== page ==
But since my vacation and since my visit with the urologist last month, I’ve begun to turn a corner in my thinking about my recurrence. In a nutshell, given my numbers (current PSA level and extraordinarily long PSA doubling time), my thoughts are finally shifting from panic to calm concern.

In some of the more recent literature about prostate cancer, you hear more and more people talking about treating some cases of prostate cancer as more of a chronic illness instead of an aggressive disease. For now, I’m happy to—rightly or wrongly—lump myself into the “manage it as a chronic illness” category. It certainly has helped relieve some of the stressful thoughts about recurrence and the potential side effects of salvage radiation therapy or hormone therapy. Of course, if my PSA shoots up again in October, that may change my approach to all of this yet again.

This approach certainly isn’t for everyone. I feel blessed to have a PSA doubling time of 155 months, but even so, I still recognize there’s an element of Russian roulette in my decision to continue to monitor for now. I’m okay with that.

The second exception to my vacation not wearing off within a week has been with my photography.

Spending ten days wandering around Switzerland with my camera (the first time I’ve flown with most of my gear) reinvigorated my interest in getting out and photographing even more, and that’s been therapeutic for me as well. When I’m looking through the lens and—excuse the pun—focusing on what’s in front of me, I’m not thinking about cancer. At. all.

I’ve been out with my camera every weekend and even a few week nights since coming back, and I hope I can keep the momentum going through the summer. I feel better, plus practice makes perfect. (Although there’s no such thing as a “perfect” photograph.)

In the end, I’m glad that I pushed myself to go on the trip. Perhaps the half-life of this vacation will be as long as my PSA doubling time (or longer).

—Dan

P.S. Sorry for the tardiness of this post. I was out playing. 🙂

Day 3,081 – PSA Discussion with Doctor

IMG_20190418_134348455While waiting for my appointment with the doctor this afternoon, I got caught up on reading about the new Datsun 280ZX in the waiting room in the May 1981 edition of Road & Track magazine. Seriously. That thing belonged in the National Archives, not the doctor’s waiting room. Needless to say, it was a fun trip down memory lane, as I had just graduated from college three months earlier and was driving my 1974 Ford Galaxie 500 (my first car).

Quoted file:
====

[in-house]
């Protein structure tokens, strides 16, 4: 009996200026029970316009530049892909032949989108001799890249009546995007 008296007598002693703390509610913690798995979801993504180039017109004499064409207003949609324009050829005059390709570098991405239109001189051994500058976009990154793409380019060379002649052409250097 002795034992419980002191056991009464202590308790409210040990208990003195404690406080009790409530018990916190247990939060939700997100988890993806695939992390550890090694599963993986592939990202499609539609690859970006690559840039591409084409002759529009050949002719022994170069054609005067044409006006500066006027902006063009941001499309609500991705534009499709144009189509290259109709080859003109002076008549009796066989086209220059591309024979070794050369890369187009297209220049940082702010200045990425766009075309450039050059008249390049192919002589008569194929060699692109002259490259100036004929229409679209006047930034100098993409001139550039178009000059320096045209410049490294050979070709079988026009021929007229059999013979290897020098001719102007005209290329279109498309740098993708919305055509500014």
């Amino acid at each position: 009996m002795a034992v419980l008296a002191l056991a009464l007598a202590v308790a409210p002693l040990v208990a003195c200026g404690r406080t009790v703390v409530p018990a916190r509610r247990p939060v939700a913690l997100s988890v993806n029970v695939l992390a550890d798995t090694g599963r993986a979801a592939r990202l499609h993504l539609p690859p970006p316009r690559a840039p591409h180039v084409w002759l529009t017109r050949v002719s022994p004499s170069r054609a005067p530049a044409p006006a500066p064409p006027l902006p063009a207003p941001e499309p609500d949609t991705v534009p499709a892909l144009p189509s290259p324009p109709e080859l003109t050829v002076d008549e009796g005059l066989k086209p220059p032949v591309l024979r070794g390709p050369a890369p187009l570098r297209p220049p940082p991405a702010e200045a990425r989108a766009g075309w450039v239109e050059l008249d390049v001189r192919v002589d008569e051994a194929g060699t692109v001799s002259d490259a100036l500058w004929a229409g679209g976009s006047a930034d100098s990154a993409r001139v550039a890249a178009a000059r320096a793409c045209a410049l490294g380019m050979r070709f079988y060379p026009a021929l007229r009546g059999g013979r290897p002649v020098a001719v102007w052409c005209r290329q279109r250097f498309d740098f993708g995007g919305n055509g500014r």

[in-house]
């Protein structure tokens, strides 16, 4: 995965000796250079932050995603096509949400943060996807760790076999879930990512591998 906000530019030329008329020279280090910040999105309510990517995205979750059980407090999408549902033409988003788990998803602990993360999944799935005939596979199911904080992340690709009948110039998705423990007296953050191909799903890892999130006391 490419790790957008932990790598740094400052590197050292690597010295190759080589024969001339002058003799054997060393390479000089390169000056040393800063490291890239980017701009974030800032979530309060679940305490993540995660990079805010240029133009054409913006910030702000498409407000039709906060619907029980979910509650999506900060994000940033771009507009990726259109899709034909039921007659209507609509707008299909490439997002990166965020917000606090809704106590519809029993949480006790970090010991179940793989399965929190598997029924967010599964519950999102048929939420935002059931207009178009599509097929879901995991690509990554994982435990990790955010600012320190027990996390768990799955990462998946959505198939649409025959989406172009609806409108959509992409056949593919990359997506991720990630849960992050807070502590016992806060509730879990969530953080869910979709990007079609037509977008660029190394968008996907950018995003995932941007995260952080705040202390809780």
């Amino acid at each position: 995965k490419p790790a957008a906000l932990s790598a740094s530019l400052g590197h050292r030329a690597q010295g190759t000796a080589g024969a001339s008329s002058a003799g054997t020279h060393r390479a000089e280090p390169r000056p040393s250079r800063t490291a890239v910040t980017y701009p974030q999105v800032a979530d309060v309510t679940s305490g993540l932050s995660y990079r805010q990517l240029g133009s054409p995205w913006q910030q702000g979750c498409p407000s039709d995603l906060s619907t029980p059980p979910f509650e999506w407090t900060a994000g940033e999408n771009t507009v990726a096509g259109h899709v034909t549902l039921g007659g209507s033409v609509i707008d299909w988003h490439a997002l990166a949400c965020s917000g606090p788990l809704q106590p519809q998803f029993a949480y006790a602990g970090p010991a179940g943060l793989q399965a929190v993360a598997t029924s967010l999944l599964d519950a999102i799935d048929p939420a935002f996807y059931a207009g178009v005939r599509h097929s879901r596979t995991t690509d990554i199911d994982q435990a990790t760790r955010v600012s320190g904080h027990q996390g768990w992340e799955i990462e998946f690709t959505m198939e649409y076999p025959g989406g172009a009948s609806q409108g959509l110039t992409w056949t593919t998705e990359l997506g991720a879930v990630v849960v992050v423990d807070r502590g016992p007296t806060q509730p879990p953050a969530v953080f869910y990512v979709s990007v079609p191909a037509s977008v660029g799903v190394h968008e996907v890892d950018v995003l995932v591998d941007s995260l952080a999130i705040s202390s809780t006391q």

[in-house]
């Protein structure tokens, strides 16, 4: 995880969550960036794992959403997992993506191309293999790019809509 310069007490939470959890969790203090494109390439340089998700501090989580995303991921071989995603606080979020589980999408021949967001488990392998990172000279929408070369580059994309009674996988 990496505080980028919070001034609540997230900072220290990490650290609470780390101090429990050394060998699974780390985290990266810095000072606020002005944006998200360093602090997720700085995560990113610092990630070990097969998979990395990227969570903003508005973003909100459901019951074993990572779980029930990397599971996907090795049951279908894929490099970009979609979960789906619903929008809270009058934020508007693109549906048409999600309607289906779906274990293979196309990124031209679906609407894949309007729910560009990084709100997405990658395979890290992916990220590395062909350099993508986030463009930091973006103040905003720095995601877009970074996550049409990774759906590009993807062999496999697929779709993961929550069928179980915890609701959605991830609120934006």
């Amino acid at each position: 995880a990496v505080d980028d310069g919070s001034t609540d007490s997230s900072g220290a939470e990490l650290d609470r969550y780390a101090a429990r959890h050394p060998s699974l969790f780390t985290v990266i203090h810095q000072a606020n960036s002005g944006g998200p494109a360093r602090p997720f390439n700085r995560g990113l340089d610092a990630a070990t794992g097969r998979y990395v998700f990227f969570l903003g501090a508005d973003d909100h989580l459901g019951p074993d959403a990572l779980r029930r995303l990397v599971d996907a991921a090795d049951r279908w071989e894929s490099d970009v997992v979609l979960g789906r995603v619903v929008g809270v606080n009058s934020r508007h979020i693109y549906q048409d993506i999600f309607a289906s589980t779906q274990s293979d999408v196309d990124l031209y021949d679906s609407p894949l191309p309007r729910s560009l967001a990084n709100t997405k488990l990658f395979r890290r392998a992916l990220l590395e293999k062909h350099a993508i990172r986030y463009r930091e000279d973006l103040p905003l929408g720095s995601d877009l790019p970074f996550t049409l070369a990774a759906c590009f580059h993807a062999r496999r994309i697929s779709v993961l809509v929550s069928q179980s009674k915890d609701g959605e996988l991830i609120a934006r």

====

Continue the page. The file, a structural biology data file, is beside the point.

The discussion with the doctor went about as expected. In a nutshell: Continue to monitor; no action needed at this point given my PSA level and my PSA doubling time of 155 months. (Calculated using the Memorial Sloan-Kettering PSADT nomogram.)

She told me something new, too, concerning the explanation for some of the very minor fluctuations in PSA levels. I knew that physical activity and having orgasms before a blood draw could impact your PSA level, but she said that even variations in your hydration level can cause minor variations in your PSA readings. Interesting.

Just for grins and giggles, I asked her the $64,000 question: How do you define biochemical recurrence?

There was quite a long pregnant pause before she responded, “That’s a difficult question to answer.” She explained the that it’s been defined many ways and, while she never did answer my question directly, my impression was that she was in the “two or more consecutive increases in your PSA level” camp.

One thing the doctor said, too, was that she has seen cases where patients PSAs start increasing and then plateau and sit there for years without much change at all and no need for intervention.

She also suggested that, given where my PSA level was and how slowly it was moving, that we could retest in six months instead of sticking to the four month schedule that I’ve been using for the last three and a half years. I agreed. I return on 22 October 2019.

Again, the meeting went pretty much as I expected it would, and I’m okay with what we discussed.


I had a great trip to Switzerland in the first half of the month despite some dodgy weather (which is to be expected in northern climates in April). If you’re interested in reading about it (or at least just looking at some photos), you can check it out on my other blog, Travelin’ Dan.